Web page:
# High-Power RF Capacitors

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Welcome to the fascinating world of «exotic» RF components! «Exotic» means «difficult to locate», because a typical electronics shop will usually not carry these high-voltage items. Below lists of suppliers are non-exhaustive, but will hopefully help you find what you need.

# Ceramic disc capacitors

ceramic disc capacitor
Some ceramic disc capacitor are rated up to the kilovolt range. However, RF current handling is limited due to the narrow lead contacts and the skin effect. Some suppliers:

# Air capacitors

split-stator variable air capacitor
Conventionally-constructed RF air capacitors are not immediately my favourite type of capacitor. Air capacitors collect dust with their open construction. More importantly, air capacitors have a low breakdown voltage. However, one variant of air variable capacitors is unique because of its high current rating. The design of variable split-stator —or «butterfly»— capacitors is such that no RF conduction currents flow through the bearings of the rotor. In low to moderate power applications, air fixed and variable split-stator capacitors can be a viable and budget-friendly alternative to vacuum capacitors. Some suppliers:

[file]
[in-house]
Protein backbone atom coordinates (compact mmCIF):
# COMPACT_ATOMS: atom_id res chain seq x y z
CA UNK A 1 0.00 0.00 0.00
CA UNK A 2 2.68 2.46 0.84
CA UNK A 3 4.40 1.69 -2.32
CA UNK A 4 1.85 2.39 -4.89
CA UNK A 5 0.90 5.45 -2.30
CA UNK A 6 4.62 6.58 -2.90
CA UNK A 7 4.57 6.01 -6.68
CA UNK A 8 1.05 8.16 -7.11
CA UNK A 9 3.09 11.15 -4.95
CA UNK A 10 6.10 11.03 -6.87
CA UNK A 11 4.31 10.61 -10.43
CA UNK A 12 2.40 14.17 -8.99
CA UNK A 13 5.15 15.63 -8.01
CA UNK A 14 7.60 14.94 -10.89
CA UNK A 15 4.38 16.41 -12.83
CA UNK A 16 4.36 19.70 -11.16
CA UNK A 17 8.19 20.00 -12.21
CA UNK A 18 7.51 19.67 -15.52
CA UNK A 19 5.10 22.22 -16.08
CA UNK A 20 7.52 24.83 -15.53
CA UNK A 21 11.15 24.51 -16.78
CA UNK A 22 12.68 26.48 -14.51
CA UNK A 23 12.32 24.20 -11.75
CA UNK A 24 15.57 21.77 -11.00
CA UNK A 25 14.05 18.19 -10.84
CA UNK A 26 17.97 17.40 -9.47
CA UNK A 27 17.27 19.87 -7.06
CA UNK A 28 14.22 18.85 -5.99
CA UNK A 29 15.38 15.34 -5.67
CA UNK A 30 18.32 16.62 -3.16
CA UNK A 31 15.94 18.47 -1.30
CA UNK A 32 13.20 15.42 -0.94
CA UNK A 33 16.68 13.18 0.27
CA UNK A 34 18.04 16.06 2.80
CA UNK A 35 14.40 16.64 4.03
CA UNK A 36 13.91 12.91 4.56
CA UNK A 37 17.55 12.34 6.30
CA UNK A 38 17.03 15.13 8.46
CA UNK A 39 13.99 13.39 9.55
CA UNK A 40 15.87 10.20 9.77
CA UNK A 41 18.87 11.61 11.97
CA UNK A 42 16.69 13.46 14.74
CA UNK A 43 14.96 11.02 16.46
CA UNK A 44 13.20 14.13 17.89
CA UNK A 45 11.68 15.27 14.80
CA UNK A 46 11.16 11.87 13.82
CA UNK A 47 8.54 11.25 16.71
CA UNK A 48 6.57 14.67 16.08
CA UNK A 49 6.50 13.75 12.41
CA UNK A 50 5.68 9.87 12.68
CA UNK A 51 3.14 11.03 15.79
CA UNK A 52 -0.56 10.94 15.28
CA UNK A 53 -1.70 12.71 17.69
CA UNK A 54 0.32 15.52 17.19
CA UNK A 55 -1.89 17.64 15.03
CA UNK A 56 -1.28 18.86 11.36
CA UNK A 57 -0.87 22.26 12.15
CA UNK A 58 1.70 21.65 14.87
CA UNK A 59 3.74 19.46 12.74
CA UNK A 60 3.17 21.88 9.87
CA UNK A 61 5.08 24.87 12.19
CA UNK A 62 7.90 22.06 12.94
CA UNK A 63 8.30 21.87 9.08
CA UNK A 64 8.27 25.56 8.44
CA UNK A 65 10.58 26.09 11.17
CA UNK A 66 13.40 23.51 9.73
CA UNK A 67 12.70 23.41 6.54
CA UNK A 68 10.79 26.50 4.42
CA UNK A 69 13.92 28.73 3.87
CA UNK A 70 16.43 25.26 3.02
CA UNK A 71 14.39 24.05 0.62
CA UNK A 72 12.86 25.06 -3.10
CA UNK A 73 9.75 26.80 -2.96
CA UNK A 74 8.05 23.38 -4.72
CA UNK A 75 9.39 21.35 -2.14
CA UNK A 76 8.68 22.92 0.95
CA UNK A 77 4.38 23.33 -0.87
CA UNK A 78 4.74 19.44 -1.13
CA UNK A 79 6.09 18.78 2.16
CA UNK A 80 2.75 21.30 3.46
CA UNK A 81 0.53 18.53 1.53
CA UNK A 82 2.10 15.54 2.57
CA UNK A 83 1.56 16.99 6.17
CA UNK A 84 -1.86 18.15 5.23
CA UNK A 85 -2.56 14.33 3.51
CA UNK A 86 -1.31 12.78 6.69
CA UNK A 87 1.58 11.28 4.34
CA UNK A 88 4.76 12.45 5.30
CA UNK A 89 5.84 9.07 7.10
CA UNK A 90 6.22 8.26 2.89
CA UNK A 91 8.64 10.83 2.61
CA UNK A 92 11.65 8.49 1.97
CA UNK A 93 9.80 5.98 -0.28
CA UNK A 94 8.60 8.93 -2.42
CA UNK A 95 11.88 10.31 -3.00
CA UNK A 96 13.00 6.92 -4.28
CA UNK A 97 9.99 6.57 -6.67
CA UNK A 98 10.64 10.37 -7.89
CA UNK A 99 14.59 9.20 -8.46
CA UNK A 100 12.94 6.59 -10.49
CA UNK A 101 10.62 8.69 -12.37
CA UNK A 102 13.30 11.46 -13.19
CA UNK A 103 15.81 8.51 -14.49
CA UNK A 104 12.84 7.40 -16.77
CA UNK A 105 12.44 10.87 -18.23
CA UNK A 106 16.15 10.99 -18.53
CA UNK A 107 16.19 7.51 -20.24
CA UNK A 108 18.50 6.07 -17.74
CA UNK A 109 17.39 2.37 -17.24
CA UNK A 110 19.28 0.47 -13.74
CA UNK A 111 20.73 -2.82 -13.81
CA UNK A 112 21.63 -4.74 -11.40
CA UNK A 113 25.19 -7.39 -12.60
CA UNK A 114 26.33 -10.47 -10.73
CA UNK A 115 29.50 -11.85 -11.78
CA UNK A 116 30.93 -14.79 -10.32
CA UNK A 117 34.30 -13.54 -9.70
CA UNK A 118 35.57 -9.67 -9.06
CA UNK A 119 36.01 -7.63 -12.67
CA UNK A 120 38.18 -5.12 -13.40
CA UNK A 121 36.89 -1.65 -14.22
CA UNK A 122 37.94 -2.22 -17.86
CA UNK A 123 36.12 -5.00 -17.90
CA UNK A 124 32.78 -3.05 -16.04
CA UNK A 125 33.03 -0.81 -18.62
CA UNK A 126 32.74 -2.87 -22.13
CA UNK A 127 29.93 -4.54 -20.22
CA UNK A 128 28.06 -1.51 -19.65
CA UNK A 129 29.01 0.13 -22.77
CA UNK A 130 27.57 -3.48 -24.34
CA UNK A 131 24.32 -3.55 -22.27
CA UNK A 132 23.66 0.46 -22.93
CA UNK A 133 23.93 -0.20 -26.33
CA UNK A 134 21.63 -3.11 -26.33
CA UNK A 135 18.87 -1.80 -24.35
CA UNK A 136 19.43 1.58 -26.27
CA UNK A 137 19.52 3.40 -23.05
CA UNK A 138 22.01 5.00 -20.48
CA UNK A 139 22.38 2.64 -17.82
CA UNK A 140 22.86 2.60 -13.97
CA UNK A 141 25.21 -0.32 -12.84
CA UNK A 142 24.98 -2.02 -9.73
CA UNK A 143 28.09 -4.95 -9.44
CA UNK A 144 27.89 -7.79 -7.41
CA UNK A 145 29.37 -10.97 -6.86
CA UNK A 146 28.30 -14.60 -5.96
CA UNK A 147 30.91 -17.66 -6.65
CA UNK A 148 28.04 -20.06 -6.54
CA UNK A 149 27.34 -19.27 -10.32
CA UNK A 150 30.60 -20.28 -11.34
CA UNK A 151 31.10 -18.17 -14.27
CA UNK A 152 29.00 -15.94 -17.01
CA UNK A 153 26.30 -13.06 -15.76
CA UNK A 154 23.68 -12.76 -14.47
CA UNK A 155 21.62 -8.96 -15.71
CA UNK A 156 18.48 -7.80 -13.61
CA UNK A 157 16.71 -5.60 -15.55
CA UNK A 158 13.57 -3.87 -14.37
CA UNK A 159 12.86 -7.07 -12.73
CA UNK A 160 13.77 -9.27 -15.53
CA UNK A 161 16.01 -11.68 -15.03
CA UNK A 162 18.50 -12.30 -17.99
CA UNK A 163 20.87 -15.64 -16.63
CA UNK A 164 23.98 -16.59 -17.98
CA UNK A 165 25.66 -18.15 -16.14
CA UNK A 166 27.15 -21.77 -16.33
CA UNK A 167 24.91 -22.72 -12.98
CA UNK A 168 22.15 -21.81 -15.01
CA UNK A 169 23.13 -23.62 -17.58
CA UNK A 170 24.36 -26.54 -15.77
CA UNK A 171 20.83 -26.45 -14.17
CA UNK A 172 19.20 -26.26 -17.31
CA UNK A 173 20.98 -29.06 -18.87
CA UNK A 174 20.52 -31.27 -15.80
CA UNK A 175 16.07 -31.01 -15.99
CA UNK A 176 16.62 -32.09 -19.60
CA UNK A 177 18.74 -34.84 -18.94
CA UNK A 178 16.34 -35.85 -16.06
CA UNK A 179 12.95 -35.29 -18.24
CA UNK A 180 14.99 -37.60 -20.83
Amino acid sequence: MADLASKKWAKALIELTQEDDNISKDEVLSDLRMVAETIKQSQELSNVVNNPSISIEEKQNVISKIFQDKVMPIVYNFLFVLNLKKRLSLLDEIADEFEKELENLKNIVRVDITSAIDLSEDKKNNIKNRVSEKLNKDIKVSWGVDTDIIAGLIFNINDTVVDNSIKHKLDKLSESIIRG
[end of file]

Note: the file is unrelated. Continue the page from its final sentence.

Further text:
# Door-knob capacitors

door-knob capacitor
Door-knob capacitors are a cheap, robust, reliable and easily mountable alternative to expensive fixed-value vacuum capacitors. Suppliers:

# Vacuum capacitors

variable vacuum capacitor
Manufacturers:

Suppliers:

# Vacuum capacitors can die!

Beware of glass vacuum capacitors that have been badly handled or that have been poorly protected during transit. The glass envelope may have cracked, destroying the vacuum. In capacitors with clear glass envelopes and copper electrodes, air ingress is indicated by slow discolouration of the copper. The voltage rating of an air-filled capacitor at atmospheric pressure (760torr or 1.01bar) is about thirteen times lower than that of an otherwise identical vacuum capacitor (at 10 torr).1

# Home-brew RF capacitors

Over the years, many amateur radio magazines have been publishing articles about building transmitting magnetic loop antennas. These antennas appeal by their very compact size, sharp directivity nulls and high signal-to-noise ratio on reception.

The great flaw of these antennas is their very limited radiation impedance. Consequently, the radiating efficiency of these magnetic dipoles is extremely low. —That is, if you are not resorting to super-conducting materials!— Due to the resulting high Q-factor of these antennas, voltages and currents are extremely high. This lead to a number of very interesting ideas about home-brewing high-power RF capacitors being published in articles about magnetic loop antennas.

One idea I successfully employed on VHF, consisted out of a copper fitting, lined with a 1.5mm-thick PTFE (Teflon) sheet, and inserted by a snugly fit brass bolt.

# References

1. Knight D. Vacuum capacitors. In: From Transmitter to Antenna. Available at: http://www.g3ynh.info/comps/vac_caps.html.

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